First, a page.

Friday, August 3, 2012

Lesson 175: When Life Gives You Lemons

.....make lemonade!

Here is the resident Sourpuss, dressed in characteristic lemon yellow, at his new endeavor.


Be careful.  Those baby blues could sell you Florida swamp land if you let them.


Here's a recent photo of Sam with his blue wallet.  He's carried it around for the entire summer.  My boy has just added some hard earned money to it.  Eighteen dollars the kid raked in on a Saturday afternoon.  All from selling lemonade.  No kidding.


This winery, 6 Mile Cellars, opened on Memorial Day weekend.  I love the clever logo.  It stands for 6 Mile Creek which runs near the Lamp Post.



It is located in this historic Harborcreek barn which is located directly across the street from the Lamp Post.  That is Sam on the hill.


This old horse corral is now the parking lot.  That is the grape vineyard you can see in the distance behind it.


My neighbors had to remove the end section of corral to allow for parking.  Upon its removal, I snagged a fence board, wanting a piece of my history.  Eloise, like the owners, grew up on this land and is of the sentimental sort.  I figured I'd make something out of the weathered board someday.  Look what part of it became:

The address marker for The Lamp Post!




I babysat Bart, the kid savvy businessman who operates Harborcreek's First Winery.  You'd think that the fermented grape a mere 50 yards from my doorstep would come as a welcome relief since I'm raising Sam.  Unfortunately for my neighbor, I don't drink that much wine.  I love the taste and like to collect the bottles for art projects, but too much gives Eloise a wicked headache.  I've sampled all of his wines and sip them on occasion with company.  I highly recommend Winsome Red, but overall, I must heed the advice of My Dear Old Dad:  Stick to beer.

The winery is open on weekends, therefore last Saturday afternoon was the perfect time for Sam to try his hand at his own liquid concoction.  I told him that it was HIS project, so he had to do the work, and that he did.  Sam painted his own sign, drug the card table down the driveway, and collected up all the materials needed to open up his business.  It was priceless watching him wave down cars as they drove by, "Come to my Lemonade Stand!" yelled my boy at every passerby.

All in all, Sam had eighteen customers, each purchasing a cupful of 25 cent lemonade, tipping Sam the extra 75 cents.  Sam's a talker, and he struck up a conversation with nearly everyone who came.  Mr. Charming even tried to swindle my neighbor Holly, adjusting her price a little higher than the advertised one.  After she left with her van load of lemonade, I talked to Sam about the importance of sticking to the advertised price.  Sam replied, "Hey!  She knows me.  She'd probably give me more money!"  Good grief.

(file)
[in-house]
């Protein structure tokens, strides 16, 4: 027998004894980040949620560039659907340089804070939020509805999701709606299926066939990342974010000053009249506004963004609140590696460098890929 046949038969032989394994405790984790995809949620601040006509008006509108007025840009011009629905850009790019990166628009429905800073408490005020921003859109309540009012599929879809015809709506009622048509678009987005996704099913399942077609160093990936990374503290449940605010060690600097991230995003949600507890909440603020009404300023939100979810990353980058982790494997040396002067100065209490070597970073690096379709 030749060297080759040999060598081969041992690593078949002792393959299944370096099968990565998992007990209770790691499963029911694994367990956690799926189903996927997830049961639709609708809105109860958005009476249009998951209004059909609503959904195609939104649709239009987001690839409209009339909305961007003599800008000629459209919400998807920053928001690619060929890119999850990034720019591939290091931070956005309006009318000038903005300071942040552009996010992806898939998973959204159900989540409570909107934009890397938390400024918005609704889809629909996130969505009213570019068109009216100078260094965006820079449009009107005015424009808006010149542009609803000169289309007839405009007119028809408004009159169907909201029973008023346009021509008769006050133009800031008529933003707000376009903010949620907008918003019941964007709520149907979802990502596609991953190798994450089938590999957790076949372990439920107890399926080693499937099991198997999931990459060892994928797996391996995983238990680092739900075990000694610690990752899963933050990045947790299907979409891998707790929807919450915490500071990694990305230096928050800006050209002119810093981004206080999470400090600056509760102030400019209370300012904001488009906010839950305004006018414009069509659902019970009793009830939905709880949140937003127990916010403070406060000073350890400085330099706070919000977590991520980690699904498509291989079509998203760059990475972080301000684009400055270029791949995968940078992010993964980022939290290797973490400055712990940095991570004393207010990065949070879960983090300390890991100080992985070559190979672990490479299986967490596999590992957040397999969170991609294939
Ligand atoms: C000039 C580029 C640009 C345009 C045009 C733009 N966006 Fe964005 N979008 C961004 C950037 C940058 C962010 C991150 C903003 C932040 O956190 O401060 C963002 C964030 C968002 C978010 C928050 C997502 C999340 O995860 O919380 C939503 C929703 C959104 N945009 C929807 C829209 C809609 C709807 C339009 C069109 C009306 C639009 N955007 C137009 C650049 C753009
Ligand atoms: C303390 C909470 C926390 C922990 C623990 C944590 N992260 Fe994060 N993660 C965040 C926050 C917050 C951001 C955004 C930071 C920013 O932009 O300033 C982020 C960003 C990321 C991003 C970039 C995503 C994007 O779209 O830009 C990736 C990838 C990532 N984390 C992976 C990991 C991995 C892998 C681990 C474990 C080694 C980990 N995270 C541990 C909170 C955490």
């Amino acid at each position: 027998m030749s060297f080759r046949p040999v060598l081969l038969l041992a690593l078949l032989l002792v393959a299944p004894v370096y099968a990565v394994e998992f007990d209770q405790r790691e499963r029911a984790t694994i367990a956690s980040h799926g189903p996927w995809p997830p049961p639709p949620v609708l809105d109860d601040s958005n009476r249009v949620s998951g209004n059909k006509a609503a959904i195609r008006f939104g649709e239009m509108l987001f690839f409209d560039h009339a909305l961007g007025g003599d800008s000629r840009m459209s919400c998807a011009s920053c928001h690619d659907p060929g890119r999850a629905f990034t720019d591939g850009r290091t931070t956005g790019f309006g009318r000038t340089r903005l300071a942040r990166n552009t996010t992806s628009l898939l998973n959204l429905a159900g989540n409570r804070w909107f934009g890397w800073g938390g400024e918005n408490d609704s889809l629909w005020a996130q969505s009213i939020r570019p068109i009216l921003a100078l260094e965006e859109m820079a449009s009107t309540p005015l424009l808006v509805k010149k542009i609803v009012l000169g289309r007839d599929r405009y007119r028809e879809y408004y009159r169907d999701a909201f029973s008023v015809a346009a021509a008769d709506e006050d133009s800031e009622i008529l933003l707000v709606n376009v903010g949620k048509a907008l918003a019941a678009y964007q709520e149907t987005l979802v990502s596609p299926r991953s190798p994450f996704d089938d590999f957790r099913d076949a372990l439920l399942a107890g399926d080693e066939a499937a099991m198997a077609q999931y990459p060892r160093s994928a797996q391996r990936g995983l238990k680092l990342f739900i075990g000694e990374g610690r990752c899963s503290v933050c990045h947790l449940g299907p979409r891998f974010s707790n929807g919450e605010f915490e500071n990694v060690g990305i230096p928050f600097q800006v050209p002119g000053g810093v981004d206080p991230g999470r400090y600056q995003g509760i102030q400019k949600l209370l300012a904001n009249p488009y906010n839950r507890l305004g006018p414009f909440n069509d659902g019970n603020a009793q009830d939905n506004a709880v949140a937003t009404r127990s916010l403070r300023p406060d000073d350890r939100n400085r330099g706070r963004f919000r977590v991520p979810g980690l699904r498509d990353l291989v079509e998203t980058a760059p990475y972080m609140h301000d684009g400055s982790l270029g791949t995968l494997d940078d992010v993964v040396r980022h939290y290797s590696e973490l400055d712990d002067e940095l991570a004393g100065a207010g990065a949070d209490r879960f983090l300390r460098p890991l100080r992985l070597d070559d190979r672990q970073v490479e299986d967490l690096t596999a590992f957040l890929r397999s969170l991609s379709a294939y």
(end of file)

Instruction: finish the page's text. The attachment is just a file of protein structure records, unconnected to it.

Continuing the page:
Sam sat at that stand for FOUR HOURS.  There were lulls in the traffic and I asked him if he would like to run inside to get some wrestlers to play with and that I would watch his stand for him.  He looked at me like I had three heads and said, "MOM!  I'm workin'!"

When the connoisseurs were through with their wine tasting, many people wandered over to our yard to sample the lemonade.  Some didn't though and they passed Sam's stand right by, pulling into the winery instead.  "That winery is stealing all of my customers!"  shouted Sam.

Sam continued throughout the afternoon to think aloud.  My favorites of the day were:  We need a sign with an arrow like HIS (Bart, if you are reading this, you have become the enemy--perhaps you can work up some sort of deal with my boy).


In a quiet moment as I was taking a sip of my own lemonade, Sam said:  "Mom, alcohol is not good for you, right?"  I could see the wheels turning toward some attack ads, so I quickly changed the subject.  

He passed out in the car on the way to the lake afterwards.  The kid was exhausted and that is a rare thing to see as Sam is always full of energy.


I'm not really sure where he gets this love for money.  He's not a shopper.  Sam despises going to the "Dress Mall" because it smells like perfume and they sell bras there.  My boy won't spend a dime of his own money on anything, and rarely asks for toys anyway.  I can't figure it out.  I asked him point blank today what he likes so much about money and he said, "I like how it smells."  It was one of those things I wished I wouldn't have asked.  

If you've noticed, I don't monetize my blog.  This means that my blog stays free and clear of advertisements.  I earn no money for this blogging hobby of mine.  I have the option of using Ad Sense.  This is an advertising program where I would earn money for every click you people make on the advertisements that run down the side.  Personally, I find them distracting and want to keep The Lamp Post an easy read, free of distractions.  I do this for a couple of reasons. The first and foremost being that I only have one sibling and she is known for being quite a shopper.  If ads were flashing along the sides, Kenyan would never read a word I wrote (and in most posts, that's probably a good thing--she's fun to tease).